Mountain Crystal – A clear, transparent quartz crystal found in almost all mines of the Carpathian Basin. It was very popular in ancient times. Goblets, pitchers and vases were made of it. Various names were given to it in commerce, according to its origin, e.g. “diamond of Máramaros” (the region’s southern part is now Maramureş in Romania, its northern part now in Carpatho-Ukraine). There is a 7-cm diameter crystal orb on the top of the Hungarian Royal Scepter. For the people of Hunor this crystal may have been regarded as magical, since it is described in the Hungarian chronicles that the ancient homeland is the land where crystals are found. – B: 1078, 1153, T: 7680.→Hunor and Magor Legend.
Mountain Cult – A cult based on animism that endows lifeless objects with life or personifies them. Ancient Greeks vener­ated Mt. Olympus and Mt. Parnassus as the thrones of Zeus and Apollo. The Mountain Cult was found in the most highly developed Asian cultures where, according to a cosmic idea, mountains bridged Heaven and Earth. Traces of this cult are found in Transylvania (Erdély, now in Romania), where ancient Hungarian beliefs in the mountain cult developed. In old legal customs, it played a great role. On certain days of the year, kings, princes or their emissaries and judges set up their tent on mountains to administer justice. – B: 0942, T: 7677.
Movement for Better Hungary Political Parties in Hungary.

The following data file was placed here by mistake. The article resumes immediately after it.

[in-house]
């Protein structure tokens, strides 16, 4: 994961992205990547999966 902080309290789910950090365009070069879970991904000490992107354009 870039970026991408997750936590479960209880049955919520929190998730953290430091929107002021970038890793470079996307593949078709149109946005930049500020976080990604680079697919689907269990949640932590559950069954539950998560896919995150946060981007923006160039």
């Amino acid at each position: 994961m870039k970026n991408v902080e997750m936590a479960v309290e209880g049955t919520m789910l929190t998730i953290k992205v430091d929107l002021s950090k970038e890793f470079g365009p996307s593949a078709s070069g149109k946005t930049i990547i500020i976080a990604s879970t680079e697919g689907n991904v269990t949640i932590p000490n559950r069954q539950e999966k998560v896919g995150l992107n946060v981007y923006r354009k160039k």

Mózes, Attila (Marosvásárhely, now Targu-Mureş, Romania 8 April 1952 - ) – Writer, literary critic. In 1971 he completed his high school studies in his native town, after which he obtained a Degree in Education, majoring in Hungarian and French, at the University of Kolozsvár (now Cluj-Napoca, Romania) in 1976. He worked as a French and sports teacher at Székelyhid. In 1979 he became Editor of the paper Útunk (Our Way) and, from late 1990, was Editor of the prose-column of Erdélyi Helikon (Transylvanian Helicon). He published an anthology of contemporary writers, entitled: Ajtó (Door); its 12 volumes include Transitions (Átmenetek), short stories (1978); Smoke Soot (Füstkorom) short stories (1984); Indian Summer (A vénasszonyok nyara) small novel (1991); Western Wandering (Nyugati vándorlás) (2000), and History of Dissolute Times (Céda korok történelme), (2004). Attila Mózes is one of the significant members of the Transylvanian contemporary generation of writers. He is a recipient of the György Méhes Grand Prix (2002) and the Prose Prize of the Romanian Writers’ Association (1981, 1983, 1986, 2004). – B: 1257, 1742, T: 7456.